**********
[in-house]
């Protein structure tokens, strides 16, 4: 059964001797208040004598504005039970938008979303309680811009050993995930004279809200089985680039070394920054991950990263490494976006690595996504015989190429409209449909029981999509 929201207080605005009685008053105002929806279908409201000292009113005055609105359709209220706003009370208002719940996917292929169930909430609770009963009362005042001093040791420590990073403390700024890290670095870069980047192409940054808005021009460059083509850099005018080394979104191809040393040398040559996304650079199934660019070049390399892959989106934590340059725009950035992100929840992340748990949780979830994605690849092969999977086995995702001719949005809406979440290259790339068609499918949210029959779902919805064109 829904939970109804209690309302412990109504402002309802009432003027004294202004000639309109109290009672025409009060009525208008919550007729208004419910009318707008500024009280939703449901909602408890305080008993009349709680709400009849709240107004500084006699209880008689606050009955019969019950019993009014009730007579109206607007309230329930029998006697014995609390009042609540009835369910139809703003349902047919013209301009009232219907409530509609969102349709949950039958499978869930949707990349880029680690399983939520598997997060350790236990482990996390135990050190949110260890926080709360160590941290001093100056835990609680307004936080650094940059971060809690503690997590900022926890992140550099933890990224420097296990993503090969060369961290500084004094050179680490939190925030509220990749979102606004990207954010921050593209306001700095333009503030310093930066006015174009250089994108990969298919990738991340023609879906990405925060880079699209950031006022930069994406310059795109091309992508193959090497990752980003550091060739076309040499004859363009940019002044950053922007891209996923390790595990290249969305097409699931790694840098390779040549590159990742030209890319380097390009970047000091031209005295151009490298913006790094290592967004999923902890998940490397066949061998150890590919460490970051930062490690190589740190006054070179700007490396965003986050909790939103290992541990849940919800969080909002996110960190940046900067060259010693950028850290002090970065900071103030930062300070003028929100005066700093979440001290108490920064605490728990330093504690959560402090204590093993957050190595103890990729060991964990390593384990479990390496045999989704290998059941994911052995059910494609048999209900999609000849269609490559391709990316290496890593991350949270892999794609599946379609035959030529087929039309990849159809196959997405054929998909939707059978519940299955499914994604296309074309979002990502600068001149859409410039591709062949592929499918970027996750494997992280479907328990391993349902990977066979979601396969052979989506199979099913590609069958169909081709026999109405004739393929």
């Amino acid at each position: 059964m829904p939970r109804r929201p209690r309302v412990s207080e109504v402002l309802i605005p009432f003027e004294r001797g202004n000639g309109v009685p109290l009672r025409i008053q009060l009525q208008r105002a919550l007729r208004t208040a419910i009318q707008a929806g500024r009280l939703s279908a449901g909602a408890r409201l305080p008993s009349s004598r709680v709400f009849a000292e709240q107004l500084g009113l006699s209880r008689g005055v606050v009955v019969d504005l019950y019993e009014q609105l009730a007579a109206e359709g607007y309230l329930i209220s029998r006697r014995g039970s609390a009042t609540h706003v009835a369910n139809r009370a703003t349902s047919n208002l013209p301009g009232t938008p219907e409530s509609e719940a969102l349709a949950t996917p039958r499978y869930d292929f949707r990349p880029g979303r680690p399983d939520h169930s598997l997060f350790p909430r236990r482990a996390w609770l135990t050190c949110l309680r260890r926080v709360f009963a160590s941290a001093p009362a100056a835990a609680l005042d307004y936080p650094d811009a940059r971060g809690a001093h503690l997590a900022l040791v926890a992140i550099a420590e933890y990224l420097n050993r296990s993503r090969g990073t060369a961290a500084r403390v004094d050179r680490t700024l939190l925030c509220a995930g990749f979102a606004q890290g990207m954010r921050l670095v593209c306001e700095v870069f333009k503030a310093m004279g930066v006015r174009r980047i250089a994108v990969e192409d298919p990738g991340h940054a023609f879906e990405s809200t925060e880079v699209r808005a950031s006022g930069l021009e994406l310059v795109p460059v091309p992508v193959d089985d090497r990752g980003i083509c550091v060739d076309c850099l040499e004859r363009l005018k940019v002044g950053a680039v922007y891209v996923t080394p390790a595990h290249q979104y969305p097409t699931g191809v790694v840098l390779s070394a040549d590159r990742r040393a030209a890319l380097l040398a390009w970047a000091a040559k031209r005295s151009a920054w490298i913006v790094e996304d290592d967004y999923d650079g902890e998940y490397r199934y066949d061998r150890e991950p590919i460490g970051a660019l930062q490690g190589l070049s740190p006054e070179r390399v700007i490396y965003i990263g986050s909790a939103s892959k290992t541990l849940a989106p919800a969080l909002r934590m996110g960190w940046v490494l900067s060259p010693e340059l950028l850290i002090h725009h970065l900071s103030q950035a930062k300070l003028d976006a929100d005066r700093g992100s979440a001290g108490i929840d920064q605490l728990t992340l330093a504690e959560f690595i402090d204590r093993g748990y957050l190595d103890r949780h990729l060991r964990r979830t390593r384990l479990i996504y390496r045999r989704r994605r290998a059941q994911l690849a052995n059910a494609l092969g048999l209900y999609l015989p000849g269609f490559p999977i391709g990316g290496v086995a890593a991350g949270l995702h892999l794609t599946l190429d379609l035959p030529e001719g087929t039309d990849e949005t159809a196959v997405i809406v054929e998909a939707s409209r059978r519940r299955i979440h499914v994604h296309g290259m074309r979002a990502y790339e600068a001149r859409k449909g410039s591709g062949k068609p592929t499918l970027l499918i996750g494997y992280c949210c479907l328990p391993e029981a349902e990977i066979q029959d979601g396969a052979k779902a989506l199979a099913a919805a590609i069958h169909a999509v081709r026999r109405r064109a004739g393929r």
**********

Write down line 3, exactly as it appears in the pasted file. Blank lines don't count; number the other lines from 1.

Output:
């Amino acid at each position: 059964m829904p939970r109804r929201p209690r309302v412990s207080e109504v402002l309802i605005p009432f003027e004294r001797g202004n000639g309109v009685p109290l009672r025409i008053q009060l009525q208008r105002a919550l007729r208004t208040a419910i009318q707008a929806g500024r009280l939703s279908a449901g909602a408890r409201l305080p008993s009349s004598r709680v709400f009849a000292e709240q107004l500084g009113l006699s209880r008689g005055v606050v009955v019969d504005l019950y019993e009014q609105l009730a007579a109206e359709g607007y309230l329930i209220s029998r006697r014995g039970s609390a009042t609540h706003v009835a369910n139809r009370a703003t349902s047919n208002l013209p301009g009232t938008p219907e409530s509609e719940a969102l349709a949950t996917p039958r499978y869930d292929f949707r990349p880029g979303r680690p399983d939520h169930s598997l997060f350790p909430r236990r482990a996390w609770l135990t050190c949110l309680r260890r926080v709360f009963a160590s941290a001093p009362a100056a835990a609680l005042d307004y936080p650094d811009a940059r971060g809690a001093h503690l997590a900022l040791v926890a992140i550099a420590e933890y990224l420097n050993r296990s993503r090969g990073t060369a961290a500084r403390v004094d050179r680490t700024l939190l925030c509220a995930g990749f979102a606004q890290g990207m954010r921050l670095v593209c306001e700095v870069f333009k503030a310093m004279g930066v006015r174009r980047i250089a994108v990969e192409d298919p990738g991340h940054a023609f879906e990405s809200t925060e880079v699209r808005a950031s006022g930069l021009e994406l310059v795109p460059v091309p992508v193959d089985d090497r990752g980003i083509c550091v060739d076309c850099l040499e004859r363009l005018k940019v002044g950053a680039v922007y891209v996923t080394p390790a595990h290249q979104y969305p097409t699931g191809v790694v840098l390779s070394a040549d590159r990742r040393a030209a890319l380097l040398a390009w970047a000091a040559k031209r005295s151009a920054w490298i913006v790094e996304d290592d967004y999923d650079g902890e998940y490397r199934y066949d061998r150890e991950p590919i460490g970051a660019l930062q490690g190589l070049s740190p006054e070179r390399v700007i490396y965003i990263g986050s909790a939103s892959k290992t541990l849940a989106p919800a969080l909002r934590m996110g960190w940046v490494l900067s060259p010693e340059l950028l850290i002090h725009h970065l900071s103030q950035a930062k300070l003028d976006a929100d005066r700093g992100s979440a001290g108490i929840d920064q605490l728990t992340l330093a504690e959560f690595i402090d204590r093993g748990y957050l190595d103890r949780h990729l060991r964990r979830t390593r384990l479990i996504y390496r045999r989704r994605r290998a059941q994911l690849a052995n059910a494609l092969g048999l209900y999609l015989p000849g269609f490559p999977i391709g990316g290496v086995a890593a991350g949270l995702h892999l794609t599946l190429d379609l035959p030529e001719g087929t039309d990849e949005t159809a196959v997405i809406v054929e998909a939707s409209r059978r519940r299955i979440h499914v994604h296309g290259m074309r979002a990502y790339e600068a001149r859409k449909g410039s591709g062949k068609p592929t499918l970027l499918i996750g494997y992280c949210c479907l328990p391993e029981a349902e990977i066979q029959d979601g396969a052979k779902a989506l199979a099913a919805a590609i069958h169909a999509v081709r026999r109405r064109a004739g393929r």